I rise to present a petition about the removal of the Royal Mail postal collection box on the High Street in Cottenham. The petition states
“that the residents and Parish Council of Cottenham in South Cambridgeshire are adversely affected by the removal of the Royal Mail postal collection box on the High Street”
and requests that the Ministry of Housing, Communities and Local Government should make representations to Royal Mail to reinstate a collection box in the vicinity better to support residents in this rural area. The petition also states that the petitioners urge the Ministry and
“the Royal Mail to support the earliest possible re-instatement of a collection box in the central section of Cottenham High Street, one of the longest in England.”
This is an important issue for hundreds of my elderly residents, who rely heavily on being able to access a postbox in a rural location. I give special thanks to Audrey Brownlow and Councillor Frank Morris for first bringing this to my attention and for their tireless efforts. We look forward to a considered response from the Minister.
Following is the full text of the petition:
[The petition of residents of Cottenham, South Cambridgeshire,
Declares that the residents and Parish Council of Cottenham in South Cambridgeshire are adversely affected by the removal of the Royal Mail postal collection box on the High Street; and further that the Department of Communities and Local Government should make representations to Royal Mail to re-instate a collection box in the vicinity to better support residents in such rural areas.
The petitioners therefore request that the House of Commons urges the Department for Communities and Local Government and the Royal Mail to support the earliest possible re-instatement of a collection box in the central section of Cottenham High Street, one of the longest in England.
And the petitioners remain, etc.
We now move on—[Interruption.] The hon. Member for Bishop Auckland (Helen Goodman) has been thirsting to raise a point of order, mercifully briefly, I think, so I do beg her pardon.
On a point of order, Mr Speaker. I wish to raise a point of order about the handling of the Sanctions and Anti-Money Laundering Bill in Committee. We agreed to have three days in Committee, and the Government set out an order of consideration that put clause 1 first. The Programming Sub-Committee then moved the consideration of clause 1 to after clause 18. When we reached that point this afternoon, the Government Whip moved that the Committee should adjourn. We opposed that on the grounds that we had had only two and a half hours for consideration, and we had another 40 clauses, 50 amendments and three schedules still to go. I do not know whether it is because the Government are afraid of a debate on the Magnitsky amendments to clause 1 or ashamed of their record on anti-money laundering, but were Government Whips to do this regularly, it would be possible to completely fillet the Committee stage. I seek your guidance, Mr Speaker, on what we can do about this.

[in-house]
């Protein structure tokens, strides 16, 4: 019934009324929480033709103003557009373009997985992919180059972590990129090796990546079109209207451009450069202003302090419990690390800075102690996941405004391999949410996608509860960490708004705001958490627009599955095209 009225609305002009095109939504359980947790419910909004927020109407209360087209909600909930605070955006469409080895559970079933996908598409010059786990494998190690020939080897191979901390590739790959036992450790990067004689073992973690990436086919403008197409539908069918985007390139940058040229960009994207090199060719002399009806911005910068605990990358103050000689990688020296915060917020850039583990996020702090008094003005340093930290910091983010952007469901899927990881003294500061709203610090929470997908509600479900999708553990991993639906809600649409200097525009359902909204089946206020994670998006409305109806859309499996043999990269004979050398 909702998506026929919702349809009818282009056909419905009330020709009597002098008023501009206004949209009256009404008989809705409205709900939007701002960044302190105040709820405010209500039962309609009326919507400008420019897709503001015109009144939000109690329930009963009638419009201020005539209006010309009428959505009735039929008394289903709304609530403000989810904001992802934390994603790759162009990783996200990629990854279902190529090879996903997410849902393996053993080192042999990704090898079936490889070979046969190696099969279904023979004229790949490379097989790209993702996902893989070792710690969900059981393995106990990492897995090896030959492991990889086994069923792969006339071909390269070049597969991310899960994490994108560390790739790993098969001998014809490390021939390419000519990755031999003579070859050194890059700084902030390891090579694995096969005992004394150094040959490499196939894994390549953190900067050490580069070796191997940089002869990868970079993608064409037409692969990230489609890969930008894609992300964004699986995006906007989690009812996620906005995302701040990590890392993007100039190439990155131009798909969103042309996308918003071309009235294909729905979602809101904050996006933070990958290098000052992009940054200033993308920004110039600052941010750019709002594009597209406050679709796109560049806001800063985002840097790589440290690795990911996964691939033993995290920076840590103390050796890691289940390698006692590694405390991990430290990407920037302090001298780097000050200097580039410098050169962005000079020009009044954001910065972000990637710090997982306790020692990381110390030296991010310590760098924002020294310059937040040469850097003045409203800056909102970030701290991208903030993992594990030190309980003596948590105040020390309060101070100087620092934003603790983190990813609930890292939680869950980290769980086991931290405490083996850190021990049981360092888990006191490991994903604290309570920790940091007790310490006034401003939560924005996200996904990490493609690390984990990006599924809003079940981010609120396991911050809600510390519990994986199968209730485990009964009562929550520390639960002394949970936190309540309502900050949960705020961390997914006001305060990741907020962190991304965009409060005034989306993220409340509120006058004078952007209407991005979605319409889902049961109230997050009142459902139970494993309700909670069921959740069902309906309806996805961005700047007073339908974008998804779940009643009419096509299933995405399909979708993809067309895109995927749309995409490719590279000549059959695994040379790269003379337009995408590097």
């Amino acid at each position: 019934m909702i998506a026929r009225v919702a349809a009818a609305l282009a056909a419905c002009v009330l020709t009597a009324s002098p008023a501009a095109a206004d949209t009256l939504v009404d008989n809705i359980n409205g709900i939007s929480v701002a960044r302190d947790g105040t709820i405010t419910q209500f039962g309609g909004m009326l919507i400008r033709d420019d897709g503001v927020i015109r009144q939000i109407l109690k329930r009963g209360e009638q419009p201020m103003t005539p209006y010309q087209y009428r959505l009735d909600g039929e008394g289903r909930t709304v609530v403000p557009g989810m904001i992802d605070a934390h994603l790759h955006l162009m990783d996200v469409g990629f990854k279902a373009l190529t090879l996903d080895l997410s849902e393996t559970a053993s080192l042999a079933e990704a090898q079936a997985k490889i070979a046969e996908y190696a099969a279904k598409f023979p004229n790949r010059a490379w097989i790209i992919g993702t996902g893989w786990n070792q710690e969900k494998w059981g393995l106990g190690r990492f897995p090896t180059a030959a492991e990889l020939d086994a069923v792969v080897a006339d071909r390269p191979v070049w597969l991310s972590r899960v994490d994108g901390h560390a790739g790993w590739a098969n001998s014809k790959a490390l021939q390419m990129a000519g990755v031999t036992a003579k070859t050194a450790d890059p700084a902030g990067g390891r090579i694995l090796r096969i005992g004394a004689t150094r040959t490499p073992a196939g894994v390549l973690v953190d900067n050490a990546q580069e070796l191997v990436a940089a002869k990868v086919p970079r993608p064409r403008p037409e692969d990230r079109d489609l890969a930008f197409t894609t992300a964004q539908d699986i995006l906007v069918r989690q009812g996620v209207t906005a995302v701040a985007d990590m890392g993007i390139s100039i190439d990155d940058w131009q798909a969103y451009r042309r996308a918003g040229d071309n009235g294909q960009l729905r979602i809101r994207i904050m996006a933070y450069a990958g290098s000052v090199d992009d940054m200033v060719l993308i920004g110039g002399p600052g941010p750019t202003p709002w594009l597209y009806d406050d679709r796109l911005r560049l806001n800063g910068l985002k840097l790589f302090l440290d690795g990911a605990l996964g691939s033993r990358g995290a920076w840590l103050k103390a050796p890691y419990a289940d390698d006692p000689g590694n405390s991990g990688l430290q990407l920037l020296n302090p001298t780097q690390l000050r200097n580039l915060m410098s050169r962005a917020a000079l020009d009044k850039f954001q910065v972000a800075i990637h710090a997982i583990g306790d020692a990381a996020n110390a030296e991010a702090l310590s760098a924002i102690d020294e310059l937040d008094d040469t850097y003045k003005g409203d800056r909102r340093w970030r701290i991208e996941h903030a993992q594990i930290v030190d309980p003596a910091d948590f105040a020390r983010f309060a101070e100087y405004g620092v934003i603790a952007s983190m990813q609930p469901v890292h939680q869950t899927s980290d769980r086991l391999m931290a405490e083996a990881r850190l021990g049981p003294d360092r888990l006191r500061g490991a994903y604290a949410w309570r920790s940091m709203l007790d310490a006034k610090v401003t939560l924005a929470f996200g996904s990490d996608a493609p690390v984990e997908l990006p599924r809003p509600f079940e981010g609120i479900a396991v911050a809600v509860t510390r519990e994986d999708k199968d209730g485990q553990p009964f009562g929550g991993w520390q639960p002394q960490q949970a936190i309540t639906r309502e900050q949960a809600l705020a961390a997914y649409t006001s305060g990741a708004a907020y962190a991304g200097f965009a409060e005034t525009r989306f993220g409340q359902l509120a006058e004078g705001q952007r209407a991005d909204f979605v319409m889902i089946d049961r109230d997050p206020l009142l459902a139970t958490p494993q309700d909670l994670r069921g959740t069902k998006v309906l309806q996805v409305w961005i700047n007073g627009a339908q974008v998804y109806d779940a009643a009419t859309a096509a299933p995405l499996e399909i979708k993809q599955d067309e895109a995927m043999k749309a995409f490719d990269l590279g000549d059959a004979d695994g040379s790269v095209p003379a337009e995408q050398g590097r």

I am grateful to the hon. Lady for her—I use this term in a non-pejorative sense—attempted point of order, and I am grateful to her for giving me advance notice. The reality, colleagues, is that the orderly conduct of business in a Public Bill Committee is a matter not for the Chair in this Chamber, but for the Chair in that Committee. I do not disregard or seek to rebut what the hon. Lady says about the logical course of events that could flow were this to be a regular practice, but nothing she has said leads me to believe that anything disorderly took place. It may well have been extremely vexing, and perhaps even a source of considerable consternation to the hon. Lady and others, but that is not the same as saying that anything disorderly took place. I have every confidence that the right hon. Member for Chesham and Amersham (Dame Cheryl Gillan), who I understand chaired the proceedings, would have ensured that that was so.
The Committee took a decision to adjourn its proceedings to another day, and the hon. Lady opposed that decision and found herself, in the process, in a minority. I venture to suggest—again, I do so non-pejoratively—that this is not the first time that that has happened. Conceivably, it might not even be the last. The hon. Lady’s brow is furrowed, and what I mean by that is that this will not be the only occasion on which she has voted in a particular direction and found herself outnumbered. It is quite a commonplace experience if one is in opposition. It may be that the hon. Lady’s concerns about the conduct of proceedings in the Committee on the Bill can be assuaged during their course. If not, I do not doubt that she will find her salvation during her contributions on Report, which I have to say I await myself with keen anticipation. I think we must leave the matter there for now. If the hon. Lady was in pursuit of an immediate resolution of her grievance, that might have been optimistic. This is the best that I can offer her at this stage.
We come now to the Adjournment, for which the hon. Member for Charnwood (Edward Argar) has been so patiently waiting.